On 22-24 June, the biggest university students’ song and dance festival in the Baltic countries, Gaudeamus, will take place in Estonia’s second largest town, Tartu. More than 4,000 performers from Estonia, Latvia and Lithuania will perform at the festival that was founded by the Estonian composer and conductor, Richard Ritsing, in 1956.
After a 12-year gap, the festival is back in Tartu, now organised by the founder’s son, Alo Ritsing, a choirmaster. The event will combine choral music and dance into a spectacular performance, with the Estonian Midsummer’s tradition as the central artistic idea.
The festival will start with a procession and a free opening ceremony along the banks of Tartu’s River Emajõgi, followed by the dance performance, “The Mystery of Midsummer Eve” and the concert and song festival, “The Songs of Midsummer”.
A profession and festival passed from father to son
The idea to organise a celebration with the best in Baltic choral music was already circulating in the 1920s – when Estonia first enjoyed independent statehood – but ironically, the first Gaudeamus festival wasn’t held until after the war when Estonia was already occupied by the Soviet Union. However, it could only happen after the death of Stalin, the bloody Soviet dictator.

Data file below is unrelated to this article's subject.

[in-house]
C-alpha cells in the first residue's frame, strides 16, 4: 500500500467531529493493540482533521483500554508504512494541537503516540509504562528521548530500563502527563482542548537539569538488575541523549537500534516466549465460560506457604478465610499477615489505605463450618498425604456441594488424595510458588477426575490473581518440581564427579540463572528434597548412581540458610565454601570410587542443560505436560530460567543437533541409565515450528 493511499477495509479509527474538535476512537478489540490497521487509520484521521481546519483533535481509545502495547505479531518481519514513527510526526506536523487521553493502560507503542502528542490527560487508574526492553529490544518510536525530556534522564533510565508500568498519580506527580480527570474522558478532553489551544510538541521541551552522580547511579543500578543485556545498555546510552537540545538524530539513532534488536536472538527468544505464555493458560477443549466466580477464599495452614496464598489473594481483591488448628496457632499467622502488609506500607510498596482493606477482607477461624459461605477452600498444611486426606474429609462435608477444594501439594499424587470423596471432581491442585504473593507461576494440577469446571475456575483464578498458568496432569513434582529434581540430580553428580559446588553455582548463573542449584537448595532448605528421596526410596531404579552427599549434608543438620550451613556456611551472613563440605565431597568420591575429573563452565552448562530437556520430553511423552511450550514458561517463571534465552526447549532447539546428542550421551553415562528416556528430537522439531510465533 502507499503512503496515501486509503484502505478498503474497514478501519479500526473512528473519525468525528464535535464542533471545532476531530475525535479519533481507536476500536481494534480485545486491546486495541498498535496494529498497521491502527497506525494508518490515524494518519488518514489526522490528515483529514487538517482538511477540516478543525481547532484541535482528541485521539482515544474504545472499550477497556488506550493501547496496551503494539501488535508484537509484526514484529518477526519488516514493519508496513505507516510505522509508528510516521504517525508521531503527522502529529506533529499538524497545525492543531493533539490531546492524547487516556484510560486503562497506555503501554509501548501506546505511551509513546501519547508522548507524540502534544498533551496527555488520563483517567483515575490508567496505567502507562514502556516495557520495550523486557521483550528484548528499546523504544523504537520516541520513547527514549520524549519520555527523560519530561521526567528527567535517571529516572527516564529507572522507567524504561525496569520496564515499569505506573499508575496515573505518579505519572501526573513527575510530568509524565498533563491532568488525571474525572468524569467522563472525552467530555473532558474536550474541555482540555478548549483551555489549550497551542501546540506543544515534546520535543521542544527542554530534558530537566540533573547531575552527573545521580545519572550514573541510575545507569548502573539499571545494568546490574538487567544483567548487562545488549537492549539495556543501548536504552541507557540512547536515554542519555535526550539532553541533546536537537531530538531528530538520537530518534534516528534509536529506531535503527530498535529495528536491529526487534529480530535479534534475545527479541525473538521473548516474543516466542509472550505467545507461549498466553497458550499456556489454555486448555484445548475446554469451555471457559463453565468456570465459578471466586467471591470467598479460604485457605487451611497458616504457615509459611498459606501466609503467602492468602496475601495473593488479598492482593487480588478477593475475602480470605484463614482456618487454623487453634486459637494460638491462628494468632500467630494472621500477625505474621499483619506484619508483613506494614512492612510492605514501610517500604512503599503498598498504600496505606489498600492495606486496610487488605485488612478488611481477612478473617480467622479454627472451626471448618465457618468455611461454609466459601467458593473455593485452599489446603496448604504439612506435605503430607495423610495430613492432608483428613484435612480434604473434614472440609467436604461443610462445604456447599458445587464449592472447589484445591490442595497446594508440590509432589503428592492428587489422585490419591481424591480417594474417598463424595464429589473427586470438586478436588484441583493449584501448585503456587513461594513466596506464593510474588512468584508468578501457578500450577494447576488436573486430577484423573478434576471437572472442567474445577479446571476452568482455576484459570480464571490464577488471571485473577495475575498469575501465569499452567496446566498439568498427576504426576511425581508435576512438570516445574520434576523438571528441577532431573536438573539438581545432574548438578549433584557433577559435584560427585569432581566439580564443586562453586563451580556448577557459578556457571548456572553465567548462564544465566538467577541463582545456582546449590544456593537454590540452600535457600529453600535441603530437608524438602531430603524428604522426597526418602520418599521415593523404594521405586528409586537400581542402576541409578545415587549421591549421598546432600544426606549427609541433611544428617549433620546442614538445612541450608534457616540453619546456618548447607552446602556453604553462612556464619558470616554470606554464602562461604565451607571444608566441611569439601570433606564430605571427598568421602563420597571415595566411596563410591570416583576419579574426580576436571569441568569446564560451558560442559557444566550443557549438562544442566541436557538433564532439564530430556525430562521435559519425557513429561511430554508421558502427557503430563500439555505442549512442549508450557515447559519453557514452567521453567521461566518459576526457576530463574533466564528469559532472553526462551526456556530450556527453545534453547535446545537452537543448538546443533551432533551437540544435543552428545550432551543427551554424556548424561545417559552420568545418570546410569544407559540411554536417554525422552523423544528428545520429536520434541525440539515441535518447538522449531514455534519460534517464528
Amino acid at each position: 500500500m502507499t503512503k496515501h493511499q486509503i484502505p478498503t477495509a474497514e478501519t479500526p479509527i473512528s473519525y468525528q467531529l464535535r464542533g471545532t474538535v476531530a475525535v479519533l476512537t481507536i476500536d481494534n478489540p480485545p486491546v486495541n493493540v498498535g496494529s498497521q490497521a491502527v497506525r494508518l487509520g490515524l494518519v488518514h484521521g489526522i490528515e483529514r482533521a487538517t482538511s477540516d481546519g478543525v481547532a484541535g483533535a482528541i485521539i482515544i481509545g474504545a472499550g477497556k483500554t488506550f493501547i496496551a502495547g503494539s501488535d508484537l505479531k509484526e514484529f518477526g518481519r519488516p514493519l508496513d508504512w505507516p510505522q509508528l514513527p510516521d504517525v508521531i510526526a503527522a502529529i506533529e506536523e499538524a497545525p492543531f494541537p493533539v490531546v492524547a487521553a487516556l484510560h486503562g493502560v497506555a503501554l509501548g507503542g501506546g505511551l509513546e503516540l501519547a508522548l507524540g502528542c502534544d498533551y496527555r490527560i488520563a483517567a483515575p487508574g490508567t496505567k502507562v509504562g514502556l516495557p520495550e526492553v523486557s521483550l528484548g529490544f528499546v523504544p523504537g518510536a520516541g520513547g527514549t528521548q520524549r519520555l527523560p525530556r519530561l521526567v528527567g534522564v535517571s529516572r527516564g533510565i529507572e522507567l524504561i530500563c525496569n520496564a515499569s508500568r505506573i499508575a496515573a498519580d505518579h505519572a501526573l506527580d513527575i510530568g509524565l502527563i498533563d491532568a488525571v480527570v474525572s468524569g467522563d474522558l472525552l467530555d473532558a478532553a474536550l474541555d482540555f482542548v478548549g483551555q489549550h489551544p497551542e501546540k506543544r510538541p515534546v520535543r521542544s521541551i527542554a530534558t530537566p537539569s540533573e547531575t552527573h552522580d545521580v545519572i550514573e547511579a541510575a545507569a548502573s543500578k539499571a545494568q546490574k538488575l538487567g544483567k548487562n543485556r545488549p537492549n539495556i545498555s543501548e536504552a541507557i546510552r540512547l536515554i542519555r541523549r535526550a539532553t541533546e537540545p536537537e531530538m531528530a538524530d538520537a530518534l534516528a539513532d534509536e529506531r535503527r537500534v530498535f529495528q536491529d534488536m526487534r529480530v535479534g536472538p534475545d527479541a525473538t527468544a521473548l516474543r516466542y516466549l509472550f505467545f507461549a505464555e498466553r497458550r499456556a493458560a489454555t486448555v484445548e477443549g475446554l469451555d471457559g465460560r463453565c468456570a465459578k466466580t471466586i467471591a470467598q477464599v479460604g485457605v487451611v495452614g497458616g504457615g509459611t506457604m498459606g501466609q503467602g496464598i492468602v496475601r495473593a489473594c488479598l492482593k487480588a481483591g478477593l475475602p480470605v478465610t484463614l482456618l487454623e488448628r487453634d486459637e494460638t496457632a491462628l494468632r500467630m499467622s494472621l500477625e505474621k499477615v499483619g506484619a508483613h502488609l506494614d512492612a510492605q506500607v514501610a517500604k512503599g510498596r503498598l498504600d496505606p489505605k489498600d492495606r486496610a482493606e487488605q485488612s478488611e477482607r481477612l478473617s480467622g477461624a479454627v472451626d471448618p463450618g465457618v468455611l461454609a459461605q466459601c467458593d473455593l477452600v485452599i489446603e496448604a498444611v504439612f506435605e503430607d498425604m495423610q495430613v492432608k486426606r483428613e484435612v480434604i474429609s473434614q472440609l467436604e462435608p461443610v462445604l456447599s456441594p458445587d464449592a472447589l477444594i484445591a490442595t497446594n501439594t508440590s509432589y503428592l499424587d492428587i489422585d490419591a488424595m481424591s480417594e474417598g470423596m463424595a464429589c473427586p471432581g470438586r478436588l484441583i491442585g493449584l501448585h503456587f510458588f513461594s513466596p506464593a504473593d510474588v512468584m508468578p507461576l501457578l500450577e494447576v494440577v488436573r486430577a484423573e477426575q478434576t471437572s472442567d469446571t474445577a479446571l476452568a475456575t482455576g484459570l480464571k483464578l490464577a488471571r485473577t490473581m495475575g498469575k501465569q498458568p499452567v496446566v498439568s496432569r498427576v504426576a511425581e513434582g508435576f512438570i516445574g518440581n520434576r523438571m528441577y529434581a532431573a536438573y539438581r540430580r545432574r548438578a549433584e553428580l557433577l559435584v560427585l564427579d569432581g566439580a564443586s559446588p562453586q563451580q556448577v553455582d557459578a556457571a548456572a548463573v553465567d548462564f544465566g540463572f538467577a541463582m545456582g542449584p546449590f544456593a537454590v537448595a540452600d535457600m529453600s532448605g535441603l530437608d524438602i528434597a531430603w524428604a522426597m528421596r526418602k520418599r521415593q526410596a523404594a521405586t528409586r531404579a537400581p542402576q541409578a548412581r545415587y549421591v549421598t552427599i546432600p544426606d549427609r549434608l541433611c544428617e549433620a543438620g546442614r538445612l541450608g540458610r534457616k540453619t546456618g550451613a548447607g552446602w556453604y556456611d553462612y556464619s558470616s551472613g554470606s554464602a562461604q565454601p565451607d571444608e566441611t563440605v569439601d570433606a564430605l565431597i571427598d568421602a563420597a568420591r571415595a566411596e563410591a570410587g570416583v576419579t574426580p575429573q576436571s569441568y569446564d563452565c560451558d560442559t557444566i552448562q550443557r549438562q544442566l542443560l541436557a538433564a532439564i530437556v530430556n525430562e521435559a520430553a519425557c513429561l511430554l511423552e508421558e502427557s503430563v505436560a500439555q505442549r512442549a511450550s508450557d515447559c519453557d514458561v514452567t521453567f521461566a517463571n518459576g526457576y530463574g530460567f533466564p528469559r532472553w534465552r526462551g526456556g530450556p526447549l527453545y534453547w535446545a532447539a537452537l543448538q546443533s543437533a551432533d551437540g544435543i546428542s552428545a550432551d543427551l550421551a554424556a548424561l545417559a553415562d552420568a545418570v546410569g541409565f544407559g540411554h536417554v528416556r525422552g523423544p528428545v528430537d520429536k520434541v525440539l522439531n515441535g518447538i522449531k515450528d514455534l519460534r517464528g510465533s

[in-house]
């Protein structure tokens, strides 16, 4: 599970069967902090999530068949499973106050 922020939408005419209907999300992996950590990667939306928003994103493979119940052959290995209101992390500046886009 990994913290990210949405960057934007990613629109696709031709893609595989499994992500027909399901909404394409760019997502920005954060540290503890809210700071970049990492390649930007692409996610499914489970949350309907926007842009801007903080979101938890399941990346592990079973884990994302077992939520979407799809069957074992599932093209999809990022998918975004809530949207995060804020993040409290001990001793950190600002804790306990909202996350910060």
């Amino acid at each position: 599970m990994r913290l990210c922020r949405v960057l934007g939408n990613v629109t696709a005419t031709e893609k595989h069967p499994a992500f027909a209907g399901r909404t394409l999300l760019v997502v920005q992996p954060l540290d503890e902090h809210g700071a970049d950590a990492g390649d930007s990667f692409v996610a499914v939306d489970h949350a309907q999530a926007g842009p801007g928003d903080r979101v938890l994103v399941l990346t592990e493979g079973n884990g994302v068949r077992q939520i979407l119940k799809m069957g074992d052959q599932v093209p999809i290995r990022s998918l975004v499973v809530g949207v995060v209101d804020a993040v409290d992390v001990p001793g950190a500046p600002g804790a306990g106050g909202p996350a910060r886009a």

At the initiative of maestro Richard Ritsing, choirs from Estonia, Latvia and Lithuania came together in Tartu’s Tammeorg for the first time for the big celebration in 1956.
To this day, Gaudeamus is alternately held in the three Baltic states, and generally every four years. The last time it was held in Estonia in 2006, the festivities attracted about 30,000 spectators.
Alo Ritsing affirms that Gaudeamus is not like a regular song and dance festival, because it is constantly looking for something new. “It is not just about singing, playing instruments and dancing. Gaudeamus is not an academic concert either,” he says. “At the festival, there have always been exciting elements and innovation – and it has at times even been playful or mischievous. Gaudeamus is different than other regular Estonian choral type celebrations.”
He recalls that the first Gaudeamus was very special because all three Baltic states were still behind the Iron Curtain. “During the festival, it felt like it was a family reunion – even though most people had never met. Of course, the Estonian, Latvian and Lithuanian people are not related, but it enriches us culturally to learn from each other,” he says.
Ritsing also remembers the celebrations, where political moods and tensions were very strong. “People were so used to Soviet symbolism that eventually they didn’t even notice it – or if they did, they just sarcastically joked about these symbols,” he notes. “For example, at the 1971 celebration in Riga (the capital of Latvia – editor) and Ogre (a town in Latvia), everyone at the festival was given pins with the image of Lenin and Ogre’s name underneath. Some wisecracked that the word ‘ogre’ means a monster or a scary person in English. The rumour spread like wildfire and soon enough all pins were quickly collected.”
A time of awakening and a choir of protest
The end of the 1980s was a breakthrough period. In 1988, the Estonians participating at the celebration in Vilnius (the Lithuanian capital – editor) were allowed to take the blue, black and white national flag with them, but everyone was warned ahead of time to not provoke or aggravate the southern neighbours in any way.